My birthday weekend

This time last year I was on a psychiatric unit, so I was pretty apprehensive about my 25th birthday. It couldn’t be any worse, right? My boyfriend was taking me somewhere for the weekend, but I didn’t know where.

We first met back in September at Festival Number 6. Based in Portmeirion on the North West Wales peninsula, the Italian style village was designed and built by Sir Clough Williams-Ellis between 1925 and 1975.

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Usually the phrase ‘tourist attraction’ would have me running for the hills, but Portmeirion  is truly spectacular. I’d remarked on how amazing it would be to stay there all those months ago, and thought no more about it.

I was blown away by my surprise of a night’s stay in our special place.

Guests have a choice between the Castle, the Village, and the Hotel. We were in the Village, which I was delighted about. On arrival to our suite, we were greeted with a complimentary decanter of brandy.

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Our little flat for the night

 

After a tipple or five, we went for a wander. The only thing that reminds you you’re not on the Italian Riviera is the rain, but we were lucky. The daffodils were in full bloom.

Portmeirion is magical, with nooks and crannies galore to explore. Photos just don’t do it justice (especially mine).

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At sunset we took a woodland walk, during which my gardener boyfriend would pause every few paces  to admire a rare or unusual plant. From the viewpoint overlooking the beach and nearby town of Porthmadog, we drank cheap champagne (from the bottle, obv) in the spot we’d snogged all those months ago.

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It was dark by the time we made our way back through the forest and  stumbled upon the Dogs’ Cemetery. Let me tell you, a carving of a gigantic dog is not what you want to find in the dark. The Dogs’ Cemetery was established by one of Portmeirion’s eccentric tenants, because she preferred the company of dogs to human beings. Fair enough.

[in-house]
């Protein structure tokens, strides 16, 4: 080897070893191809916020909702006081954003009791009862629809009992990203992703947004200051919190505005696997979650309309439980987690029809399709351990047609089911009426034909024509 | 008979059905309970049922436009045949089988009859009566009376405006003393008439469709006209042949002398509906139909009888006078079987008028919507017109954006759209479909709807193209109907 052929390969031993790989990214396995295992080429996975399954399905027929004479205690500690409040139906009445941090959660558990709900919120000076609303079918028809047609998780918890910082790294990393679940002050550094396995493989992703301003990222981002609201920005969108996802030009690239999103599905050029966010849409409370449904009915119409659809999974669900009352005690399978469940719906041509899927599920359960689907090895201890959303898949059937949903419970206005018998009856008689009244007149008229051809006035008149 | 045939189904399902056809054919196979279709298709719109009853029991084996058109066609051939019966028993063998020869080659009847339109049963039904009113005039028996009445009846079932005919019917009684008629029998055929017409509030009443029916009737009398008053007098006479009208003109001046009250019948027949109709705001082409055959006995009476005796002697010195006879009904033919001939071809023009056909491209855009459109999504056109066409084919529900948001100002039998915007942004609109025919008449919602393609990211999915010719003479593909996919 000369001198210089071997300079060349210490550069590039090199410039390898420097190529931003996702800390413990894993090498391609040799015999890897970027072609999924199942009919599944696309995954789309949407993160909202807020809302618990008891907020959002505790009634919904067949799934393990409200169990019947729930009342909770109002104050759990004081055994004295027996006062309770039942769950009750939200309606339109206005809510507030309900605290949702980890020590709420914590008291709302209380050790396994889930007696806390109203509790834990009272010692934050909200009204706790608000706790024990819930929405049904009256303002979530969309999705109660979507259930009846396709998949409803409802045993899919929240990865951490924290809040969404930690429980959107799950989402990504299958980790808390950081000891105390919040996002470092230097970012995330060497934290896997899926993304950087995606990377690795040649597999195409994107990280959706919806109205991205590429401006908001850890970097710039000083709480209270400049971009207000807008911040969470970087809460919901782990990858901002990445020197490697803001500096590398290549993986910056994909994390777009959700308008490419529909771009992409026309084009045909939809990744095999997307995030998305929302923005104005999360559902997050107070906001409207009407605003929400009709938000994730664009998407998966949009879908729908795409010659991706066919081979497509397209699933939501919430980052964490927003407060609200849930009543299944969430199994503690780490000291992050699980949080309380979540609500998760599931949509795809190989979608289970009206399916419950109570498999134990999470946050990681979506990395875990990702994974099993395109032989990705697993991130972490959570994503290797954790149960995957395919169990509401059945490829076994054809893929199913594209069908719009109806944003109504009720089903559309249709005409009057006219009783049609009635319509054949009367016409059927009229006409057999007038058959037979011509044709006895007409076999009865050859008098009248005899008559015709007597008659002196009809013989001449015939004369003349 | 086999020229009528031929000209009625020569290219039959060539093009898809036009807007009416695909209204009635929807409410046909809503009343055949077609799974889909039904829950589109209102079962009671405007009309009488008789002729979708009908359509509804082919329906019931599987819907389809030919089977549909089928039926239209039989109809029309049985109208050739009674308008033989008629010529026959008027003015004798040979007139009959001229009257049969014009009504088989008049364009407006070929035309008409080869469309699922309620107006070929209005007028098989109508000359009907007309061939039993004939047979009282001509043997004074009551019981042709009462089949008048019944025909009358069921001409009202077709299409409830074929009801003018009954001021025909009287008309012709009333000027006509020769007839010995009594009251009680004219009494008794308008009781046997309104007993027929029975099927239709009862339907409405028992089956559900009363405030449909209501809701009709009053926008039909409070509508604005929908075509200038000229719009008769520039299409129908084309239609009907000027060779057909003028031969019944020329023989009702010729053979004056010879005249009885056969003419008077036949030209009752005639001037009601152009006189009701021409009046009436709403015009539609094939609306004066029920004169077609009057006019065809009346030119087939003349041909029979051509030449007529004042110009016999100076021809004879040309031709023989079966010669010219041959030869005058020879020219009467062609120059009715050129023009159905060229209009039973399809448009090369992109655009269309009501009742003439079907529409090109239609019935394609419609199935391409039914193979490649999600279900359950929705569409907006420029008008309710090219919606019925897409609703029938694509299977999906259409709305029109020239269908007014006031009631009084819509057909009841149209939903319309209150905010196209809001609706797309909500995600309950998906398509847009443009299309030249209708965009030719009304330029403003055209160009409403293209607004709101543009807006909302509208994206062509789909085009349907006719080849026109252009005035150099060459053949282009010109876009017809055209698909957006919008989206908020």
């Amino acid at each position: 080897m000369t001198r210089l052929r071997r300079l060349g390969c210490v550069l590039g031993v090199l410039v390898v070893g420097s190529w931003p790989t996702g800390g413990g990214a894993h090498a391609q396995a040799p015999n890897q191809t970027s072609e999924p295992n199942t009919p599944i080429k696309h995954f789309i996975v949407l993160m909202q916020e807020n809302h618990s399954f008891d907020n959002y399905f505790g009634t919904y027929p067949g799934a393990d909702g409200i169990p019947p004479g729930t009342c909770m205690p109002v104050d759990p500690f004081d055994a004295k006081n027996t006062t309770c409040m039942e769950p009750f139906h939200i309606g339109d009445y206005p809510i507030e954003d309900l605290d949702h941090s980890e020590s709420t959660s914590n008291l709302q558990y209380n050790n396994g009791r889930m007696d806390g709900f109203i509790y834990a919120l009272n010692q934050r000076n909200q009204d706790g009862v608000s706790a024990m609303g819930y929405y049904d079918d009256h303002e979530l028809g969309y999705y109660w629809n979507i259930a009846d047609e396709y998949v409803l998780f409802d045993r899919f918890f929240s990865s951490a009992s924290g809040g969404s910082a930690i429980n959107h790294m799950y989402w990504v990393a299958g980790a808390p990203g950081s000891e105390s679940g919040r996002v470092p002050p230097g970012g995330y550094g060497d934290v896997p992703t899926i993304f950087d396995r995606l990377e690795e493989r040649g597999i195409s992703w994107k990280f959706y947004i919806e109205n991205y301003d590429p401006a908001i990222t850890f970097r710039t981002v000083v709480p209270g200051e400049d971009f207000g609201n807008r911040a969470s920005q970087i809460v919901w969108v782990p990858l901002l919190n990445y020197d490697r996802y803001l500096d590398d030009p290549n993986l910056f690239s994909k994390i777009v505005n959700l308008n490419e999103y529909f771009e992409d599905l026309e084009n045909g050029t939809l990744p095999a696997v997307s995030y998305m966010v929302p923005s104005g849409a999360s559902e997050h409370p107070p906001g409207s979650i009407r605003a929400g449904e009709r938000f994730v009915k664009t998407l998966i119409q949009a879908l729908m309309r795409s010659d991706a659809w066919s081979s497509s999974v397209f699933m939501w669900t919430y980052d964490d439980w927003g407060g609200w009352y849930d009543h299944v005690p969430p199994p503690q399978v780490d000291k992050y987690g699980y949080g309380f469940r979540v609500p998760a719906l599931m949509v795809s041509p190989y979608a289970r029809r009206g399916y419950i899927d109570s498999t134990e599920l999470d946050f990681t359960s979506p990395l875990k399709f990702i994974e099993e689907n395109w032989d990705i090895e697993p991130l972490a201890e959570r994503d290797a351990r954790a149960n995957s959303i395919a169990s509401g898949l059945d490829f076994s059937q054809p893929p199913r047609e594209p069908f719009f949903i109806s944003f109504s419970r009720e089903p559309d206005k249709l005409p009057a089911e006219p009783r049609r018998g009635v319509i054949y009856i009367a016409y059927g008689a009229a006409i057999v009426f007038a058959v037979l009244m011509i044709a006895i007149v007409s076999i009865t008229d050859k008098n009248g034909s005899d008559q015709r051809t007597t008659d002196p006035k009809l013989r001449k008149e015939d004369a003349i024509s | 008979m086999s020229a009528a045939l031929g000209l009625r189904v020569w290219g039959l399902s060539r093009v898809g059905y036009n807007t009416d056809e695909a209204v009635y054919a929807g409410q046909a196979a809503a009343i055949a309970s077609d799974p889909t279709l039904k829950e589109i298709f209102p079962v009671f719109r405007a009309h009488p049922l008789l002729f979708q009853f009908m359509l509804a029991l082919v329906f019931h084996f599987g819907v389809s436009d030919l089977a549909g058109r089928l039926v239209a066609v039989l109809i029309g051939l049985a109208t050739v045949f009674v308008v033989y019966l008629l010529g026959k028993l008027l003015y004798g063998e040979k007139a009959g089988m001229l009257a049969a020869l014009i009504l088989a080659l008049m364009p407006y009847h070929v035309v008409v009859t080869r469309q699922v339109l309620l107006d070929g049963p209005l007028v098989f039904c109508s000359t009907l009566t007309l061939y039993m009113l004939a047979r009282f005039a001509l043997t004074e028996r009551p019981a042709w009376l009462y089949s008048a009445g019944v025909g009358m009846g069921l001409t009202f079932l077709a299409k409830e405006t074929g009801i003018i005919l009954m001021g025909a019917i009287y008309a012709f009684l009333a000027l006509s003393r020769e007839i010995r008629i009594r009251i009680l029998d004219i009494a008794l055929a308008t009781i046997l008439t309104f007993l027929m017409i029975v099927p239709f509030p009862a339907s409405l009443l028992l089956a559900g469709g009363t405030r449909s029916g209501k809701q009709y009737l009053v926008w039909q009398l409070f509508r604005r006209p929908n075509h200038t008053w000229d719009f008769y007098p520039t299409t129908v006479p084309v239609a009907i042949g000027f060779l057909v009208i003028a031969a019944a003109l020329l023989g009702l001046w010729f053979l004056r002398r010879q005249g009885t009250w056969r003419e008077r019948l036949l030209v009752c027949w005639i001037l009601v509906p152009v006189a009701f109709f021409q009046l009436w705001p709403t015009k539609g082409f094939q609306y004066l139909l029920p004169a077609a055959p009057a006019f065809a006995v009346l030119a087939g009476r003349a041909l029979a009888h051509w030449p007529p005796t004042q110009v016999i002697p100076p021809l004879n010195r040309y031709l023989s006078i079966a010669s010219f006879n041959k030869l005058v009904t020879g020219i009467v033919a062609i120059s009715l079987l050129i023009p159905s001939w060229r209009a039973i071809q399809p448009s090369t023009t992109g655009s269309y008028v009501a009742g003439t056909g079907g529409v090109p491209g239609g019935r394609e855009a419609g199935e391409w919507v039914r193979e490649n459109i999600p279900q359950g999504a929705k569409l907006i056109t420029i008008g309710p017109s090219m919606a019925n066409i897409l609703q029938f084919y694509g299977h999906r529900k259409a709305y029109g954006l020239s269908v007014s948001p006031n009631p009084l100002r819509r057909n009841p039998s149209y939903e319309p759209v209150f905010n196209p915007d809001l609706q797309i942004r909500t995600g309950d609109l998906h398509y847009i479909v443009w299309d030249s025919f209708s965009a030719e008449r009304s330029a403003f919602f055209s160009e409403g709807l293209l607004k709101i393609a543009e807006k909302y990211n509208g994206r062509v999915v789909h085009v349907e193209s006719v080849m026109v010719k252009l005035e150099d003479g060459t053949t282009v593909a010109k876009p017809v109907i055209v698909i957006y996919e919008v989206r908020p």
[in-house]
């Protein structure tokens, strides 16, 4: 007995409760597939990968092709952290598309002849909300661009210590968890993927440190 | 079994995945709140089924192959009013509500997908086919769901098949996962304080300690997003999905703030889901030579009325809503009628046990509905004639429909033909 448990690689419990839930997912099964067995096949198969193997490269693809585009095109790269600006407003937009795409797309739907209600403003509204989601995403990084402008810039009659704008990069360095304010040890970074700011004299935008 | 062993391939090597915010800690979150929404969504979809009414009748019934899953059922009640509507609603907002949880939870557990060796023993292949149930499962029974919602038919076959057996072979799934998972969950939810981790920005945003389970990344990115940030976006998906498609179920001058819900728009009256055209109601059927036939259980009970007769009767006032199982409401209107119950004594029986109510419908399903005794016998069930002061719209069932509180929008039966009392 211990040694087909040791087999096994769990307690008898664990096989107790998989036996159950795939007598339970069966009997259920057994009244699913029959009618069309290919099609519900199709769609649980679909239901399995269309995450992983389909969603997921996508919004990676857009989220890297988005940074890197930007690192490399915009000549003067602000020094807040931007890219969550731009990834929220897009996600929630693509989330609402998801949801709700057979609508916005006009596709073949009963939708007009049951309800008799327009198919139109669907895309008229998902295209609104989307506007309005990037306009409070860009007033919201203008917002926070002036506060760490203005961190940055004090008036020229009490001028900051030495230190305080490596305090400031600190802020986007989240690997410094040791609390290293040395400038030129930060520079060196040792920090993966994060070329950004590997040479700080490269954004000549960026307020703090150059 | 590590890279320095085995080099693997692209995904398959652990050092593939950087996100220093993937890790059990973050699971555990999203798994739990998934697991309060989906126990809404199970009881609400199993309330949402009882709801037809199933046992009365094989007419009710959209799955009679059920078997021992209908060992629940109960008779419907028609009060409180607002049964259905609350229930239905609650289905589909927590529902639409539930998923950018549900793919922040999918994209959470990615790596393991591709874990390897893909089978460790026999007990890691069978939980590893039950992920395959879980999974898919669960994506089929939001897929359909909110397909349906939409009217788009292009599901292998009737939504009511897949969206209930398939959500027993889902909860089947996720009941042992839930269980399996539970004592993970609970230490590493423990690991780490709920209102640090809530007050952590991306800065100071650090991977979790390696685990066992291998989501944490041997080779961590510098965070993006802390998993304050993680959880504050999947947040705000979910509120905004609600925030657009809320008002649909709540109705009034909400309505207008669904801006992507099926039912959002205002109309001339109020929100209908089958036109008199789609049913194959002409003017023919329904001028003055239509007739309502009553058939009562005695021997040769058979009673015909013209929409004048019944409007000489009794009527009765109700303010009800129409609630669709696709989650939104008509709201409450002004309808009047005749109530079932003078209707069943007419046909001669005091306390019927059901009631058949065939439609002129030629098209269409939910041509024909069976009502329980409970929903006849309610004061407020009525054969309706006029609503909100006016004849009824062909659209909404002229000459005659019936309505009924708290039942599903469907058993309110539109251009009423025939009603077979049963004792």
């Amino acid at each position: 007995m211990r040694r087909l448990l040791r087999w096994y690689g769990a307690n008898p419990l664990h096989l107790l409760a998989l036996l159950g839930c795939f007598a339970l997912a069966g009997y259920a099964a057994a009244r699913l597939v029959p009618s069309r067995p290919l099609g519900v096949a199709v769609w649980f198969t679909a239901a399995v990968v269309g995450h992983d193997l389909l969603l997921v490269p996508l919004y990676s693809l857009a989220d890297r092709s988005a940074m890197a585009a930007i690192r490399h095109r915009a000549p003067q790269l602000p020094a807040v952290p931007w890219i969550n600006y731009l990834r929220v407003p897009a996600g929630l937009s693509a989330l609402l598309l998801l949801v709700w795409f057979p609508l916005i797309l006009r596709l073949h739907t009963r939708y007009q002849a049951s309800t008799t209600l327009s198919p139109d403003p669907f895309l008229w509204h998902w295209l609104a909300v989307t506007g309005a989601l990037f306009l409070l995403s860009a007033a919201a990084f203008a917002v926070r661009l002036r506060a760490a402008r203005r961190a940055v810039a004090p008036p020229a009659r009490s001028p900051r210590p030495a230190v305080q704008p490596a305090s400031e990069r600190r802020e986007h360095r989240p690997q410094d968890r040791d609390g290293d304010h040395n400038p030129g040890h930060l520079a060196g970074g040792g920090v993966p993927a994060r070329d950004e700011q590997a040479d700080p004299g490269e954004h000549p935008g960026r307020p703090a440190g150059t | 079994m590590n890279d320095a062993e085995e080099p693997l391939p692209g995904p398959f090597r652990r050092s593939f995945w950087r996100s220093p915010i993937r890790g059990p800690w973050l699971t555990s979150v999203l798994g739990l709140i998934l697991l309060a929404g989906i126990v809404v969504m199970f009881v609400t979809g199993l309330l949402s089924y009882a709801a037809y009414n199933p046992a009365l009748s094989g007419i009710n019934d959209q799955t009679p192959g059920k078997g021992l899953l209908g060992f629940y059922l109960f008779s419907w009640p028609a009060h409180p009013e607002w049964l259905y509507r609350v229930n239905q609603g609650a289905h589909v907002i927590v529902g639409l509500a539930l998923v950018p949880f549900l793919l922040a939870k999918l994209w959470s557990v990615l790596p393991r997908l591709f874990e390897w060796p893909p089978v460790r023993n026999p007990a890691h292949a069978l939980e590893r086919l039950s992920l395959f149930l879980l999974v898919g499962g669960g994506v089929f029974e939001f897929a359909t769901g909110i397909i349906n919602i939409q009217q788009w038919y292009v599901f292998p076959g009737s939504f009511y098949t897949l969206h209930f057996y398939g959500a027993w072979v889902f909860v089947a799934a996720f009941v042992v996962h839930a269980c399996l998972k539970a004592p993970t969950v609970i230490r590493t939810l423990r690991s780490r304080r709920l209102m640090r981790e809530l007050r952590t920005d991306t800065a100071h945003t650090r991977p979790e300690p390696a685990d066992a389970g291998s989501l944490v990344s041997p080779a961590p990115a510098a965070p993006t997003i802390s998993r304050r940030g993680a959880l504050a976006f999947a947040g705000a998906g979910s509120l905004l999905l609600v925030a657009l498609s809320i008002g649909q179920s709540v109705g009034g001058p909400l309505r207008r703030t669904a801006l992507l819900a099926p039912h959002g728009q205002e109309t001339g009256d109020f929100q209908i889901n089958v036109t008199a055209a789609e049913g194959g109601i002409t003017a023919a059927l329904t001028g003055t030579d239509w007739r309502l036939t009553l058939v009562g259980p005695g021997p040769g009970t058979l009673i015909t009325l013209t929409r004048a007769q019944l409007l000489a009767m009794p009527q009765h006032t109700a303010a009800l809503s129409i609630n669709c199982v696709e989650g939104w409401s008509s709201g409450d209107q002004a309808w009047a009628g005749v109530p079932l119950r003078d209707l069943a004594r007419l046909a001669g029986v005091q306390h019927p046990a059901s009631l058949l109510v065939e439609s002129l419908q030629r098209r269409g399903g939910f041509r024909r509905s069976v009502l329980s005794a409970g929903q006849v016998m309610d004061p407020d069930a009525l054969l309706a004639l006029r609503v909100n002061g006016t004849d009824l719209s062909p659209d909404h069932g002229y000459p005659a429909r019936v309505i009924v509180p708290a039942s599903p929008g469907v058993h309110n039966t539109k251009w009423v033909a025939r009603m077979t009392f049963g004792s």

There are two places to eat at night in Portmeirion; the beachside Hotel, which is very bloody fancy, and the Castle Brasserie on top of the hill. Despite supposedly being more informal, we were intimidated by the Castle. We were starving, though, and none of the local takeaways delivered (I KNOW, RIGHT?!)

The Brasserie is deceptive. The food was great (‘these chips are the Angelina Jolie of chips’), and our meals cost less than £20 each. There was even a pianist! Very bloody fancy.

An overnight stay in Portmeirion doesn’t come cheap (I glimpsed the bill during checkout), but it’s an indulgence I think everybody deserves to experience once.  Despite only driving an hour down the coast it genuinely felt like being on holiday.

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Source: Google

The next day, we drove on to Criccieth to check out the new branch of Dylan’s. The original is based in my hometown of Menai Bridge, which with its Straitside location you’d be hard pressed to beat. Renowned for their fresh seafood, they have won many awards including the Michelin Guide 2016. Snazzy.

Dylan’n 2.0 didn’t disappoint. Situated overlooking the beach with views of Criccieth castle, according to my boyfriend ‘it looks like the building from Telletubbies, doesn’t it?’ He wasn’t altogether wrong.

On the recommendation of my friend and barman Dan, I ordered the herb & Parmesan crusted hake fillet, served with creamy mustard leeks and new potatoes. It’s been said that Dylan’s is too expensive, but at £14.95 I thought it was bloody lovely and good value.

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Sean, meanwhile, opted for the Menai Strait Pizza (crabmeat, prawns, chilli, basil, tomato & chive oil). To quote, he hadn’t had pizza that good ‘in about two years, when I went out for my birthday’. Belter.

 

 

My trip to France, Switzerland & Italy

What a week! I just returned from a visit my Swiss-French former flatmate in the region of Savoie, France. Me being me, I was seven hours early for the flight and still caught it by 20 seconds. Should have skipped those drinks…